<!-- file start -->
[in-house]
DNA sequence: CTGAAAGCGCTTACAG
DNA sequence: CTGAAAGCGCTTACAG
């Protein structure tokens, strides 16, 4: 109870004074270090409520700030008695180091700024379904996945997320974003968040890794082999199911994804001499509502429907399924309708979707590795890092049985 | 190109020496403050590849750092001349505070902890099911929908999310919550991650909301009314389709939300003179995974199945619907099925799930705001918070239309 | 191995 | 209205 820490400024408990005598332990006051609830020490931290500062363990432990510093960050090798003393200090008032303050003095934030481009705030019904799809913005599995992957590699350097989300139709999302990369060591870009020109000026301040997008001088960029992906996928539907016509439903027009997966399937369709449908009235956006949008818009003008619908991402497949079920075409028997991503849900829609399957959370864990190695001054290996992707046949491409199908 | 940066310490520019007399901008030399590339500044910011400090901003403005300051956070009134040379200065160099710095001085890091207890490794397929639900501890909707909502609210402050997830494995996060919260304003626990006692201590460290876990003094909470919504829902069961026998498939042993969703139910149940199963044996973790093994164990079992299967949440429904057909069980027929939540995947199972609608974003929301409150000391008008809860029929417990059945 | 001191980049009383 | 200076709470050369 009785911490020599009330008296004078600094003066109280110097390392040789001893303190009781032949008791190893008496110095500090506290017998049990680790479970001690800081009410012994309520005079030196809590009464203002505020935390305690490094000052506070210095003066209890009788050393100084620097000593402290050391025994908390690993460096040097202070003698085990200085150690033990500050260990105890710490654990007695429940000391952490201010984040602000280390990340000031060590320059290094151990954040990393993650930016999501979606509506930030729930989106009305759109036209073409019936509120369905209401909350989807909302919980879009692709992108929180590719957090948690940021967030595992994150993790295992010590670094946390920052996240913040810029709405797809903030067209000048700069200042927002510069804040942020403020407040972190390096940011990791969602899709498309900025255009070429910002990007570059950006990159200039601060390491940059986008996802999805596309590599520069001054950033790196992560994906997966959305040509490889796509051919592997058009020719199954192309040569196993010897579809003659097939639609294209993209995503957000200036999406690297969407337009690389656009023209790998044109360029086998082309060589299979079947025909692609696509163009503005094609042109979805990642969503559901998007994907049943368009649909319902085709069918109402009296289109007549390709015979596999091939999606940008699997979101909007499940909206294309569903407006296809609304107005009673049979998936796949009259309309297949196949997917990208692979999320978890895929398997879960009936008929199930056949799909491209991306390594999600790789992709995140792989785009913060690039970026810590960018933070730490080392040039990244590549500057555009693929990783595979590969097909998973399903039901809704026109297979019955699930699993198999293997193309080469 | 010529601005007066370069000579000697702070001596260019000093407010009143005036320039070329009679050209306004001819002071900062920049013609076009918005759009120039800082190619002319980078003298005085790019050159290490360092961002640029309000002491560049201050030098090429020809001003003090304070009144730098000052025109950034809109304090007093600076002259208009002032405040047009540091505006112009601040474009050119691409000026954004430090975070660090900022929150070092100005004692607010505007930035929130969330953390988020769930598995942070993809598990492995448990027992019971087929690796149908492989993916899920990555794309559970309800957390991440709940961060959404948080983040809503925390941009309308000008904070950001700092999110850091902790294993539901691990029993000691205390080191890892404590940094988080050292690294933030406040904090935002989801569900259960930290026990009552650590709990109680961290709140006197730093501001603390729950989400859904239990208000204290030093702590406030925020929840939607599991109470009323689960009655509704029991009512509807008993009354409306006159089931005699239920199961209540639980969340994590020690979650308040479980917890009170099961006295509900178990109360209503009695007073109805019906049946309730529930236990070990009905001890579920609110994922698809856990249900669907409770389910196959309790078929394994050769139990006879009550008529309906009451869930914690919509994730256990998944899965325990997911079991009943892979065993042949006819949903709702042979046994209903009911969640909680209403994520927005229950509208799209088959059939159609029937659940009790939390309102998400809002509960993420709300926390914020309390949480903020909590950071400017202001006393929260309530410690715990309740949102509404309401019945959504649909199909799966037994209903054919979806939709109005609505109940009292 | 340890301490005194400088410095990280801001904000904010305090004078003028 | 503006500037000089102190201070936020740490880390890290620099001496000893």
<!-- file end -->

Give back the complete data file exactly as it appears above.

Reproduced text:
[in-house]
DNA sequence: CTGAAAGCGCTTACAG
DNA sequence: CTGAAAGCGCTTACAG
């Protein structure tokens, strides 16, 4: 109870004074270090409520700030008695180091700024379904996945997320974003968040890794082999199911994804001499509502429907399924309708979707590795890092049985 | 190109020496403050590849750092001349505070902890099911929908999310919550991650909301009314389709939300003179995974199945619907099925799930705001918070239309 | 191995 | 209205 820490400024408990005598332990006051609830020490931290500062363990432990510093960050090798003393200090008032303050003095934030481009705030019904799809913005599995992957590699350097989300139709999302990369060591870009020109000026301040997008001088960029992906996928539907016509439903027009997966399937369709449908009235956006949008818009003008619908991402497949079920075409028997991503849900829609399957959370864990190695001054290996992707046949491409199908 | 940066310490520019007399901008030399590339500044910011400090901003403005300051956070009134040379200065160099710095001085890091207890490794397929639900501890909707909502609210402050997830494995996060919260304003626990006692201590460290876990003094909470919504829902069961026998498939042993969703139910149940199963044996973790093994164990079992299967949440429904057909069980027929939540995947199972609608974003929301409150000391008008809860029929417990059945 | 001191980049009383 | 200076709470050369 009785911490020599009330008296004078600094003066109280110097390392040789001893303190009781032949008791190893008496110095500090506290017998049990680790479970001690800081009410012994309520005079030196809590009464203002505020935390305690490094000052506070210095003066209890009788050393100084620097000593402290050391025994908390690993460096040097202070003698085990200085150690033990500050260990105890710490654990007695429940000391952490201010984040602000280390990340000031060590320059290094151990954040990393993650930016999501979606509506930030729930989106009305759109036209073409019936509120369905209401909350989807909302919980879009692709992108929180590719957090948690940021967030595992994150993790295992010590670094946390920052996240913040810029709405797809903030067209000048700069200042927002510069804040942020403020407040972190390096940011990791969602899709498309900025255009070429910002990007570059950006990159200039601060390491940059986008996802999805596309590599520069001054950033790196992560994906997966959305040509490889796509051919592997058009020719199954192309040569196993010897579809003659097939639609294209993209995503957000200036999406690297969407337009690389656009023209790998044109360029086998082309060589299979079947025909692609696509163009503005094609042109979805990642969503559901998007994907049943368009649909319902085709069918109402009296289109007549390709015979596999091939999606940008699997979101909007499940909206294309569903407006296809609304107005009673049979998936796949009259309309297949196949997917990208692979999320978890895929398997879960009936008929199930056949799909491209991306390594999600790789992709995140792989785009913060690039970026810590960018933070730490080392040039990244590549500057555009693929990783595979590969097909998973399903039901809704026109297979019955699930699993198999293997193309080469 | 010529601005007066370069000579000697702070001596260019000093407010009143005036320039070329009679050209306004001819002071900062920049013609076009918005759009120039800082190619002319980078003298005085790019050159290490360092961002640029309000002491560049201050030098090429020809001003003090304070009144730098000052025109950034809109304090007093600076002259208009002032405040047009540091505006112009601040474009050119691409000026954004430090975070660090900022929150070092100005004692607010505007930035929130969330953390988020769930598995942070993809598990492995448990027992019971087929690796149908492989993916899920990555794309559970309800957390991440709940961060959404948080983040809503925390941009309308000008904070950001700092999110850091902790294993539901691990029993000691205390080191890892404590940094988080050292690294933030406040904090935002989801569900259960930290026990009552650590709990109680961290709140006197730093501001603390729950989400859904239990208000204290030093702590406030925020929840939607599991109470009323689960009655509704029991009512509807008993009354409306006159089931005699239920199961209540639980969340994590020690979650308040479980917890009170099961006295509900178990109360209503009695007073109805019906049946309730529930236990070990009905001890579920609110994922698809856990249900669907409770389910196959309790078929394994050769139990006879009550008529309906009451869930914690919509994730256990998944899965325990997911079991009943892979065993042949006819949903709702042979046994209903009911969640909680209403994520927005229950509208799209088959059939159609029937659940009790939390309102998400809002509960993420709300926390914020309390949480903020909590950071400017202001006393929260309530410690715990309740949102509404309401019945959504649909199909799966037994209903054919979806939709109005609505109940009292 | 340890301490005194400088410095990280801001904000904010305090004078003028 | 503006500037000089102190201070936020740490880390890290620099001496000893």